Manuel Bravo found a love for suits when he was only 17. He had a penchant for colours, prints, patterns and textures and soon after a trip to India, one of the most colourful countries, he knew fashion was something he wanted to explore.
Although he schooled in Britain, Manuel has always kept his close ties with his Angolan background, especially with the expressions of his designs. According to him:
I’ve always been passionate about exploring how fashion can be tailored to allow self-expression for people of Afro-descendent.
For this week’s Millennial Designer Spotlight BellaNaija Style‘s Mary Edoro talks with Manuel Bravo about his brand and personal style.
Favourite part of being a fashion designer
Creating! Yes, the pressure to exceed my own expectations can make me anxious at times, but that feeling of just being in my creative ‘zone’ is one of the best parts of it all. Being able to bring together different things that inspire me and channel that into my clothing is what this is all about.
Well starting your own business can be hectic, especially when the end product is a reflection of your own creativity as an artist. But I know this is still really early days for me, so I guess I’ll wait and see how I grow in this work. I did burn one of the suits with an iron during my first shoot. Disaster. Luckily we were all done with the campaign.
The ideal Bravo Atelier Individual
My art and designs are a reflection of my own identity; it’s complex and layered. In a sense, I’ve always been passionate about exploring how fashion can be tailored to allow self-expression for people of Afro-descendent. Of course, my brand is actively seeking inclusion and accessibility for everyone. But particularly, my goal is to bring in aspects of dandyism and sapeurism, which speaks to my own heritage. I guess what I am trying to say is that the ideal Bravo Atelier man or woman is anyone who appreciates and can connect with the concept of my brand.
Plus-size inclusivity in fashion
I wouldn’t ever want to categorize Bravo Atelier or limit who can wear my clothing. People should never have to shop at select stores and be excluded from fashion, nor should your body type determine what clothes you’re allowed to wear. This is why we have the option of custom-sizing for most of our items– because standardized sizing can create issues for inclusivity.
The dominant popularized beauty standards are disturbingly detrimental. ‘Petite’, ‘Plus-Size’ and whatever else. I design my clothes for women and will always do my best to manage my sizing for whoever wants to wear.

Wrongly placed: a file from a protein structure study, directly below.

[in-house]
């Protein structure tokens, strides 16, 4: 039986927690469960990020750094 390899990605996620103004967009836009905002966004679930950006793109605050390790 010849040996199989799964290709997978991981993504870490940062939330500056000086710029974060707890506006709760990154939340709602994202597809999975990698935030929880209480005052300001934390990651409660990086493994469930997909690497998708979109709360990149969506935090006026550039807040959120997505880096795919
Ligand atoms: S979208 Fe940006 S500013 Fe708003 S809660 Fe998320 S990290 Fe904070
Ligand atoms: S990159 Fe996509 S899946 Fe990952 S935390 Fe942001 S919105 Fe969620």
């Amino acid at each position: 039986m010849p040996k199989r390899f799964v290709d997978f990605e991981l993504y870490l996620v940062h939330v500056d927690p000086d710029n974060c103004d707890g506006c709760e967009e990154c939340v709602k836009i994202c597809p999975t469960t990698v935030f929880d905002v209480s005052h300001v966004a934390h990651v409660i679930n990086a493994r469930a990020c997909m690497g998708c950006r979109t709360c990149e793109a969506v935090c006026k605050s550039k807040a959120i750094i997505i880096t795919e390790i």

Inspiration behind designs
I find inspiration in such a wide range of things whether its architecture or a historical era. Often it’s film, music or other mediums of art but sometimes anything from a memory can trigger me into a certain direction… when feeling nostalgic.
I think I was specifically inspired by women when working on my latest collection; women I have close relationships with any woman that I hope to someday meet. I was also adjusting to having just moved to India and had Hiatus Kaiyote on repeat when working, Nia Palm’s voice is incredible. Solange in all her glory would also always get me in a creative zone.
Well, ‘Artisan dreamer’ is actually my first collection. The brocade bomber jackets are definitely my favourite pieces.
Not at all to be honest when I’m working on my own collection. I feel like whether I’m conscious of it at the time or not, it can stray me from wherever my vision/intuition is taking me. With so much research and keeping up with trends of whatever is influencing the industry at the time your thoughts can become anodyne.
It really depends how I’m feeling at the time. I’m a sucker for a suit but also have a collection of ponchos. Either one can make an appearance at any time.
Top Style Icons
Neveen, she was my best mate’s girlfriend. Always effortlessly yet impeccably dressed.
Most memorable fashion moment
My first photoshoot for the men’s collection. We headed North towards Tibet and stopped in Ladahk for a photoshoot. The altitude coursed us off guard and we all had to get oxygen masks. The model was sick during the shoot, poor guy. He did pull through and the shoot was excellent.
Go-to style uniform
Simple. Black Jeans.
Hmm, it depends how stressed. Anywhere I can be alone for awhile, It’s the only real time I can think and really take things in but usually, a glass of Bordeaux does the trick.
I love cooking with honey, I’m happy to put it on just about anything
Really need to stop eating butter
A good old horoscope
Read more inspiring interviews with other young African designers on the Millennial Designer Spotlight.